Our model covers our expectations of the links (or not) between cause and effect, stimulus and response. It determines the choices we make and the results we get and then how we interpret these results and subsequently react – learning, patience, or sulking. Joes Cliff 2020
Our expectations and our results determine our subsequent reactions as things play out.
Some of our short stories help us consider the elements we need to include and the parameters of the element There a couple of links to them as we go on –
The White Horse shows us how things are not always what they seem…
Making sure your expectations are valid and reasonable makes everything simpler and less emotional.
The model we hold generates a collection of expectations, ideas about the results we ‘should’ get or are ‘likely’ to get based on circumstance and how we choose to behave.
Different people different Models of the World
Our experience is that there are many similarities between the models of how the world works that people come up with.
This is partly because we share the same experiences. Partly because we share the same common wisdom and also increasingly, because we share opinions and beliefs manufactured by those who are trying to influence us. .
It took a lot of advertising to convince us to buy water in plastic bottles.
In addition to sharing experiences together, we also share and adopt what we might call ‘Group
Think,’ the common wisdom that we hold as a group we belong to. It could be the group is a
nation, a religion, a football club, a meditation class or even a group of people who refuse inoculation for a pandemic.
Any group of people who share similar approaches and views.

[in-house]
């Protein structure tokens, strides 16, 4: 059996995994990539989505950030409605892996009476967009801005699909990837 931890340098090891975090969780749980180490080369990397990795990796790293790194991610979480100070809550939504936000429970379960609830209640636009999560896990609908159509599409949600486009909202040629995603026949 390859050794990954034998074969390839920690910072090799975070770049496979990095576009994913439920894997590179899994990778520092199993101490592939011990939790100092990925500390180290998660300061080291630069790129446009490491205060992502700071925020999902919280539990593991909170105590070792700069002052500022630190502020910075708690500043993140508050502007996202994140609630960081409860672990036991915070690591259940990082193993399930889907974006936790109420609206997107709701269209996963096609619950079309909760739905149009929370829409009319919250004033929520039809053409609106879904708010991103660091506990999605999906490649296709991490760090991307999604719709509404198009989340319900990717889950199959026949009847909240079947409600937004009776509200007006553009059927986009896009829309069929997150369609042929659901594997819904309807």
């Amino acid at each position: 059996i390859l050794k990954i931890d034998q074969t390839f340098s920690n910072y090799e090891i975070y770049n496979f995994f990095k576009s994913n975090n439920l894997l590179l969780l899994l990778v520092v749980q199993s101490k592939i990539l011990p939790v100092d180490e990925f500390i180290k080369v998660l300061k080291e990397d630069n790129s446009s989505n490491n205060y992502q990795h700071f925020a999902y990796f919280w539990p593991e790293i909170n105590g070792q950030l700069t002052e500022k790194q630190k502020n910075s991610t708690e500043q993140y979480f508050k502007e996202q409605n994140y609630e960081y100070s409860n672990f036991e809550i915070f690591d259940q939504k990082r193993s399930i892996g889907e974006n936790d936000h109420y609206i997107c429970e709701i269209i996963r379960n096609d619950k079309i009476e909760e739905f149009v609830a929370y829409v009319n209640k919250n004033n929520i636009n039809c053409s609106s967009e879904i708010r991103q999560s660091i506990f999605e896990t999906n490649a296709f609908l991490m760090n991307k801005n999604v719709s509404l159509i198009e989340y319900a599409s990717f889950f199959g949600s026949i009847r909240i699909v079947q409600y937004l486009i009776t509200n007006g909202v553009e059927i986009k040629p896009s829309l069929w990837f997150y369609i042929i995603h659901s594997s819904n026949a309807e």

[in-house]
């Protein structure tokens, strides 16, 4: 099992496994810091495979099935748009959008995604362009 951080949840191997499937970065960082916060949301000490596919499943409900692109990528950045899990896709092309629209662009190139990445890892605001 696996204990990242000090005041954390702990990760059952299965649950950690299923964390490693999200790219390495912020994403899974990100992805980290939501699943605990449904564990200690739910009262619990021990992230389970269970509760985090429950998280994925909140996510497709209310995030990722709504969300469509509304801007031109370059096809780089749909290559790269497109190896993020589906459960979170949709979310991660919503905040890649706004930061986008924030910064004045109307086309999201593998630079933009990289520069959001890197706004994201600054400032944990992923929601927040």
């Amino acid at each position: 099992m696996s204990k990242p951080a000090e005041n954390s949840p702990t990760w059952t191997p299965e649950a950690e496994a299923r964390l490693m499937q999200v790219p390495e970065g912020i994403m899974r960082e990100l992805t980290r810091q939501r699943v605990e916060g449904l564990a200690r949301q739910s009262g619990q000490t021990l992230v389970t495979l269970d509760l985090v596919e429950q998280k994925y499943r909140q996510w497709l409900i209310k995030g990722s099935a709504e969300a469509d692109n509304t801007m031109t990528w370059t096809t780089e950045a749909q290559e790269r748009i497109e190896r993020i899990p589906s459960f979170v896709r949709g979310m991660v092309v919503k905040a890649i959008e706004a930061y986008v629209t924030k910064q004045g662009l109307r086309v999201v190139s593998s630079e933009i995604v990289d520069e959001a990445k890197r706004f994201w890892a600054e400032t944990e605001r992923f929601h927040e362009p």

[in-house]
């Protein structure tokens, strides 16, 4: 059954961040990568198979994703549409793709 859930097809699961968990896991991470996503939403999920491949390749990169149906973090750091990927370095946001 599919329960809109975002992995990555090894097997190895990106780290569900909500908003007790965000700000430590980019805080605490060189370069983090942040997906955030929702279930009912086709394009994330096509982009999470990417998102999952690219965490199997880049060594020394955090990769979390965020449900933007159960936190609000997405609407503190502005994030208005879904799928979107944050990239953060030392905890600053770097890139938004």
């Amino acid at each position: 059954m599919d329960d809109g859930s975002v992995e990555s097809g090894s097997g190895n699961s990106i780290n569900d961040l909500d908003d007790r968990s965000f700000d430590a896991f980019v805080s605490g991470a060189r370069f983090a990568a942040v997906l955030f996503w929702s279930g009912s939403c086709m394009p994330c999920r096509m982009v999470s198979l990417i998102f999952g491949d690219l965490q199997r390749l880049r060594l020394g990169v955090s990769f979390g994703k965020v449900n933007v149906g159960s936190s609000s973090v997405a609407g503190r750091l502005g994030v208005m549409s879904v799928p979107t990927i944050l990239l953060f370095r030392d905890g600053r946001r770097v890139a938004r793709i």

It’s the easy way out to accept what other people accept:
“Everyone knows that we need meat to survive.”
“Everyone knows you can’t run a mile in less than 4 minutes.”
“Everyone knows that you get a job and work till you are 60.”
Not only is it easy to run with the views of others but it also means we don’t rock the boat and get any adverse reactions from trying new things that our group doesn’t approve of.
Crabs in a basket conform or not ……
Each of us has teh opportunity to combine a whole series of these rules or beliefs to generate our own unique version or paradigm of how things work.
This individual version of the model that explains to us how the world works and how we can interact with it.What differentiates your model and creates your own personal paradigm is based on what you learn from your own unique experiences and the results of any analysis and processing you do regarding your life. This is not a popular pastime and it’s not surprising than many of the delegates we met were just running with the same model as everyone else. A model that was not tuned to their own aspirations, circumstances or uniqueness. A model that would not help them get anywhere special.
Why do we need a model?
Each of us makes hundreds of decisions every day and these subconscious models usually help us make sense of things and move on quickly and safely to something else.